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August 4, 2014
2 Min Read
Thanksgiving through Christmas, and the outsourcer priced its services based on that goal. "The service provider got a million dollar bonus by reaching that 100% uptime goal. It was written in the contract," says Herbert.
While that's a classic win-win, such outcome-based contracts are still a minority of deals because specific business outcomes are hard to predict, which makes both outsourcers and clients wary. Herbert estimates that 20% to 25% of outsourcing deals have some portion that's based on outcomes. However, she adds, some smaller deals are fully outcome-based.
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"There are still inhibitors to outcome-based pricing, but it's the best way to align provider goals and client goals."
3. Indian providers are stepping up
In IT infrastructure deals, India-based outsourcing providers are competing more vigorously than in previous years and beating out US-based providers more often, says Rutchik.
Indian providers like Wipro, HCL, and Infosys "were traditionally on the outside, used by necessity," says Rutchik, but they can compete now with IBM, CSC, and Hewlett-Packard -- and drive prices down accordingly – by using technologies that allow remote management of data center monitoring, servers, and patching.
These capabilities add more appeal to the existing appeal of lower wages, younger skilled workers, and a bigger population in India.
4. But don't rule out "domestic sourcing"
There are drawbacks to offshoring – political uncertainty abroad, language and cultural barriers, rising wages, difficulty of securing H-1B and L1 visas, time zone differences -- that have led to more interest in outsourcing to small, lower-cost rural, urban, and semi-urban areas in the US and Canada... what's known as "domestic sourcing."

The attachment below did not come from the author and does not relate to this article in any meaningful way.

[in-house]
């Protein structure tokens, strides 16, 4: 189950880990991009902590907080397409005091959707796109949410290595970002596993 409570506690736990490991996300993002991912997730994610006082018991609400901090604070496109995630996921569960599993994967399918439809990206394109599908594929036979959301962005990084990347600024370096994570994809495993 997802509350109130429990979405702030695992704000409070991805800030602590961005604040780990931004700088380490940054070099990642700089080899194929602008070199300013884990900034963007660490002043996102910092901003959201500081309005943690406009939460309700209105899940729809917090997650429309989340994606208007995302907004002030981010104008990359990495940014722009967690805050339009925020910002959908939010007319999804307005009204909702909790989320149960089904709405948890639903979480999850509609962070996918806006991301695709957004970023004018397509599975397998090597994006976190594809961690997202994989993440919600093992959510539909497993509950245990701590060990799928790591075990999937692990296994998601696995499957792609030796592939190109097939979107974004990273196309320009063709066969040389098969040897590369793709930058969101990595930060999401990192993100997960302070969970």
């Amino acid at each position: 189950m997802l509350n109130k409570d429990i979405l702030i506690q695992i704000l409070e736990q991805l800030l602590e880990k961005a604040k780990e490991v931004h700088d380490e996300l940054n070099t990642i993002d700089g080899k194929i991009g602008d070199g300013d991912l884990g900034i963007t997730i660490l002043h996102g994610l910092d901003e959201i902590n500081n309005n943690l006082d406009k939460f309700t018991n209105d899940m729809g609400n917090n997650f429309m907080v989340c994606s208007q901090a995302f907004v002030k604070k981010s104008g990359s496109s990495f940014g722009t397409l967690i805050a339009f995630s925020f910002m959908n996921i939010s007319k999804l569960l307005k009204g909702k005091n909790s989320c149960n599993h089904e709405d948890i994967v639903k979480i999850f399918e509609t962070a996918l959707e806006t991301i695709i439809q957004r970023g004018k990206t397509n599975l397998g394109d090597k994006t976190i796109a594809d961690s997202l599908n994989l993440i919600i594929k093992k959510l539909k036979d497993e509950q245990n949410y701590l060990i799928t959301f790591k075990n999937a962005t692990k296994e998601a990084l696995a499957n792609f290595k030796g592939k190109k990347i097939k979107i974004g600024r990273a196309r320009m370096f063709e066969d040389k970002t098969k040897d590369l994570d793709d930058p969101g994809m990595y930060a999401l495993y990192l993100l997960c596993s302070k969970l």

Simply having your outsourcer in your time zone is appealing, but there are also cultural benefits.
"If Walmart is outsourcing a business process to a service provider in Kansas, they don't have to train them on how Walmart operates," Herbert says. "I've been to labs in India where they have to explain what a Walmart is and why people go there."
On paper, offshoring or nearshoring offer lower hourly rates, but a company may pay more when the costs of visas and travel are factored in. Another offshoring gotcha: lots of junior talent.
"It's typical in India to have big outsourcing teams where most workers have two years experience," says Herbert. "With domestic sourcing, you'll have higher pay rates, but you'll have a smaller, more experienced team doing the job."
The nature of pay-as-you-go makes the cost calculation seem easy. It's not -- but it is more critical than ever. Get the new Cloud ROI issue of InformationWeek Tech Digest today (free registration required).
About the Author(s)
Managing Editor, InformationWeek
Shane O'Neill is Managing Editor for InformationWeek. Prior to joining InformationWeek, he served in various roles at CIO.com, most notably as assistant managing editor and senior writer covering Microsoft. He has also been an editor and writer at eWeek and TechTarget. Shane's writing garnered an ASBPE Bronze Award in 2011 for his blog, "Eye on Microsoft", and he received an honorable mention at the 2010 min Editorial & Design Awards for "Online Single Article." Shane is a graduate of Providence College and he resides in Boston.
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